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A Model 1855 Civil War Bayonet
January 2009 By: Gareth McNair-Lewis,
MAC Lab Conservation Technician

According to a newspaper account, this Civil War bayonet was found by construction workers digging between W. Patrick Street and Court Street in the town of Frederick, Maryland during the Carroll Creek project. Frederick’s status as a major crossroads put it at the center of campaigns during the Civil War, and saw both Union and Confederate troops march through the city. The Monacacy battlefield lies just outside the city’s limits.

The physical dimensions of the diagnostic features on this bayonet, such as blade length, width, socket length and shank length, identify it as a model 1855 bayonet. These features remained standard on many successive models up until 1873 (Webster 1964). In fact the Model 1855 bayonets are virtually identical in appearance to the US Model 1873. This bayonet is typical of the period and was originally produced for the Model 1855 Springfield rifle (Shuey 1999). It is offset, meaning it has a cylindrical socket which fits around a musket barrel and the shank is at right angles to the socket. The mounting slot closing bridge greatly strengthens the socket cylinder. The bayonet also features an L-shaped transverse and locking slot, locking clasp, closing joint and clasp retaining band.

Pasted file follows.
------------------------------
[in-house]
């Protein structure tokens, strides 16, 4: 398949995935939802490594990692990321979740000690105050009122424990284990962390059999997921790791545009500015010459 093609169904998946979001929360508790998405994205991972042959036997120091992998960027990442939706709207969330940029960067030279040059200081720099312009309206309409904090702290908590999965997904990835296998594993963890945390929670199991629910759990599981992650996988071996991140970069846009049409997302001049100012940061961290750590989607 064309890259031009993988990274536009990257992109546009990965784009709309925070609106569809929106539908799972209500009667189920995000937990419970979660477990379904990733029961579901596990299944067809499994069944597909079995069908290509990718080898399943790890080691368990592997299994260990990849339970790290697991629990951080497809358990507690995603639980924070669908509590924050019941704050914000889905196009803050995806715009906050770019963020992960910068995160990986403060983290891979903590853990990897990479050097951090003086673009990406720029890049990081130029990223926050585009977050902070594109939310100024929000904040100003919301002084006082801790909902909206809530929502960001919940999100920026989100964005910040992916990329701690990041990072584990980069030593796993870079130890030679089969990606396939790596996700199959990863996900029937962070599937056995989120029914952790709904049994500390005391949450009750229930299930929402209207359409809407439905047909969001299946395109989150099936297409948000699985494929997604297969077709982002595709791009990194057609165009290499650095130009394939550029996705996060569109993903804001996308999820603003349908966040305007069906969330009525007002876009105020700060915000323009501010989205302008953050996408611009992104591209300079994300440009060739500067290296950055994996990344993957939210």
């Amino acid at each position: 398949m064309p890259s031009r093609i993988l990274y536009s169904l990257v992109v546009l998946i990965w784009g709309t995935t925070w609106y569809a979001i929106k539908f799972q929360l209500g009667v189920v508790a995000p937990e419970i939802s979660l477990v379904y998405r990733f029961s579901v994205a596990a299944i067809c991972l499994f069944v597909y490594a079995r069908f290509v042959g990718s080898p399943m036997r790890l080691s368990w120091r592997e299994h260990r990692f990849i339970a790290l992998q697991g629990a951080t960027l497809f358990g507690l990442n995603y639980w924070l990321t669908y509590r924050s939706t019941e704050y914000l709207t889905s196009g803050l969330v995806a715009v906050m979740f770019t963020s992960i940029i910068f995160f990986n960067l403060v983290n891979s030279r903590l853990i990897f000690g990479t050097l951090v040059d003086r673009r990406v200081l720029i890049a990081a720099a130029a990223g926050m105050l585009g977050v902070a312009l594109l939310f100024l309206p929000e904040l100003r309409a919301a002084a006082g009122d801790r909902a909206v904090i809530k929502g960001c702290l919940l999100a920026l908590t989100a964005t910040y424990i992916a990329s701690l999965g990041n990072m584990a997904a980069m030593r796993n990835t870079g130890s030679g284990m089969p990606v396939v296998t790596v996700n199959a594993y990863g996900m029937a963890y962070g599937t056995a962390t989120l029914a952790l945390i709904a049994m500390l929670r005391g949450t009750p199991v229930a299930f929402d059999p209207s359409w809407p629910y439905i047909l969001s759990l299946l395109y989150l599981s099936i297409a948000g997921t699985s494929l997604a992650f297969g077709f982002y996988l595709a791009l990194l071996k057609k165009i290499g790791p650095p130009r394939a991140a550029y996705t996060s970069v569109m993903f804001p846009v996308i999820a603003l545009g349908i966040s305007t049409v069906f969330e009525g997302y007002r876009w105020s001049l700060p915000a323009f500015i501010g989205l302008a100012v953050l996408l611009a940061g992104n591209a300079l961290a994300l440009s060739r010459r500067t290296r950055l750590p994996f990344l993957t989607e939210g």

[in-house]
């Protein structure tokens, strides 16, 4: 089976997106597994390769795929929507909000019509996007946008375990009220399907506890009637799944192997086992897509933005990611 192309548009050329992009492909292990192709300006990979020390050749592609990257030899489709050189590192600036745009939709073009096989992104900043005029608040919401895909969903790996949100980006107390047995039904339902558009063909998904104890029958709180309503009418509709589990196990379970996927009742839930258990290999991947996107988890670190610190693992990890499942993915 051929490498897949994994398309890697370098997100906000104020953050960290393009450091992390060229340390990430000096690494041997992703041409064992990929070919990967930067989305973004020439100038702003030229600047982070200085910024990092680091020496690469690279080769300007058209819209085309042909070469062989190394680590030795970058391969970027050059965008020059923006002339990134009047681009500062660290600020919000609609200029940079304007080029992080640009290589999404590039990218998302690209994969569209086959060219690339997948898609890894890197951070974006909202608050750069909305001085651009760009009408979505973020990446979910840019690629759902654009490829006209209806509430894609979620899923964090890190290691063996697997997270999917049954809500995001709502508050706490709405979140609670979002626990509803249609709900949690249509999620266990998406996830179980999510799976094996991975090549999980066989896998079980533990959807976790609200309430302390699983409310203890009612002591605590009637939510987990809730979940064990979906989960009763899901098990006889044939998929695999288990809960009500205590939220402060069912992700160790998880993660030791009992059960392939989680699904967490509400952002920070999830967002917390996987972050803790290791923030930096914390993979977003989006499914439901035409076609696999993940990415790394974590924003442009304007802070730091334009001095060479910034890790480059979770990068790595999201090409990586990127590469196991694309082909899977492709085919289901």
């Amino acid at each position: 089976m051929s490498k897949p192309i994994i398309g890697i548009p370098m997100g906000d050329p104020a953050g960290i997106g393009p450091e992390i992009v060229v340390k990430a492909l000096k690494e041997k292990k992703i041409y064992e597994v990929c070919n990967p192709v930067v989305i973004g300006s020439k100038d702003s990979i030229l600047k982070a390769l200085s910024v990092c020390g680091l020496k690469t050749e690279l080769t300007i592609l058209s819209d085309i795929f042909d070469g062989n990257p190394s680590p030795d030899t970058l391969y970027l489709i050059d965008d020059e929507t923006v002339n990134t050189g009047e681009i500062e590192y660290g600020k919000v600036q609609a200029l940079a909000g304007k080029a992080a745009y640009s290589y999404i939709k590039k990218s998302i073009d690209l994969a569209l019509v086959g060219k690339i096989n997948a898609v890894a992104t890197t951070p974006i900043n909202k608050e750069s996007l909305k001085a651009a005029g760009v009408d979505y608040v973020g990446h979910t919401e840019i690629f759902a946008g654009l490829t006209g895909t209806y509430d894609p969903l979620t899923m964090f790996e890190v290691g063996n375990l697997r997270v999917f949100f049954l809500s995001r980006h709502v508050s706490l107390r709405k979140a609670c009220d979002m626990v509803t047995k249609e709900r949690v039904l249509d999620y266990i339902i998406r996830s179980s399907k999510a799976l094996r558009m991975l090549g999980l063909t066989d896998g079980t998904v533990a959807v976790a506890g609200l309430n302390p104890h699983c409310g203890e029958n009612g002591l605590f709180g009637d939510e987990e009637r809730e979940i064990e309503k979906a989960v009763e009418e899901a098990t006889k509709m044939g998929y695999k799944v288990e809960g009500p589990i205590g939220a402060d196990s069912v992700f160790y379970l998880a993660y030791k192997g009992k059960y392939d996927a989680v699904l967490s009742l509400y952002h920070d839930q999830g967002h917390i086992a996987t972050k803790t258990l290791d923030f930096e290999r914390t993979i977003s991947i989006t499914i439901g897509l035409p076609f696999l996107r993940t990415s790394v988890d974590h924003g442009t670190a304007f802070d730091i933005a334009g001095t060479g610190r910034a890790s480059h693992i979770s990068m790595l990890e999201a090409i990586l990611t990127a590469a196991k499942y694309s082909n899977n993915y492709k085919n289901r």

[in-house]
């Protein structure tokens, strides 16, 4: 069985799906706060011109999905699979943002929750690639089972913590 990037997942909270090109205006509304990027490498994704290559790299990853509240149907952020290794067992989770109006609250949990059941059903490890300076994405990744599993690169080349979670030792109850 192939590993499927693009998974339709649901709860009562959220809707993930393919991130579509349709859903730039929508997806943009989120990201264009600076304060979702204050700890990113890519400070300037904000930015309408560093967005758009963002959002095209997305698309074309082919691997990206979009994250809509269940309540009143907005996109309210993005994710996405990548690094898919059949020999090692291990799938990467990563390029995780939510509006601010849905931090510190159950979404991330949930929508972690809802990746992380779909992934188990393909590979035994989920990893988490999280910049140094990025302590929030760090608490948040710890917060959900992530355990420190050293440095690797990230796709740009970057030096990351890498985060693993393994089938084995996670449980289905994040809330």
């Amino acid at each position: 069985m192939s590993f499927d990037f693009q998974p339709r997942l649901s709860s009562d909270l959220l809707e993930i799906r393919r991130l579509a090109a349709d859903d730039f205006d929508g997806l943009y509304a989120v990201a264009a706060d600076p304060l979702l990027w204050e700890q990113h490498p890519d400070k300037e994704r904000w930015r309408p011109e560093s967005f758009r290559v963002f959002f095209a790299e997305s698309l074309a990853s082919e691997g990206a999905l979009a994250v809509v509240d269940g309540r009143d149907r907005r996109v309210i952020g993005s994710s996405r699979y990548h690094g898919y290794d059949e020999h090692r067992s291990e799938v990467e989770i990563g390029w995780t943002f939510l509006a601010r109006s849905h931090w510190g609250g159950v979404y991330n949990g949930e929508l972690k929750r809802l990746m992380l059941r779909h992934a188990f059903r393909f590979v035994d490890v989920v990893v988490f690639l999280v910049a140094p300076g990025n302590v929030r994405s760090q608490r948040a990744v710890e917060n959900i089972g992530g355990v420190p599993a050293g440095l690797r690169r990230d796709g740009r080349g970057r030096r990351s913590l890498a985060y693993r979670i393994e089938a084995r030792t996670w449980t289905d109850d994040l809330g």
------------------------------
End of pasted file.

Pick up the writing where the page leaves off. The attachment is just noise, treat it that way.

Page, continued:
This particular bayonet was found in fairly good condition, except that six inches of the blade tip is broken off and missing, not uncommon for a weapon that probably saw considerable action. Even though every soldier during the Civil War was issued a bayonet for his musket, the weapon was rarely used in combat. The improvement in rifle accuracy in the 1860s meant that soldiers seldom engaged one another up close. Many relics found at battlefield sites indicate that some bayonets were altered with the help of the company’s blacksmith to be used as tent pegs, picket pins, candlesticks, pot hooks, entrenching tools, pry bars and even can openers (Shuey 1999).

In initial inspection of the bayonet, it was noted that some of the iron edges of its triangular blade were missing and there was some delamination and surface pitting due to corrosion. When first brought to the MAC Lab, the bayonet was still encased in burial dirt.

A treatment was proposed that is fairly standard for iron in relatively good condition; it was placed for a short time in electrolytic reduction in a sodium carbonate solution at low amperage, followed by manual removal of corrosion, encrustation and soil. Next, hot wash baths in de-ionized water and chloride tests determined when it was ready for coating with tannic acid, a corrosion inhibitor, and finally the surface was coated with microcrystalline wax in order to prevent further corrosion and degradation.

References
Shuey, R.W.
1999 Socket Bayonets of the Great Powers: A Collector’s Guide. Excalibur Publications. Tucson, AZ.
Webster, D. B.
1964 American Socket Bayonets 1717-1873. Historical Arms Series. No.3.

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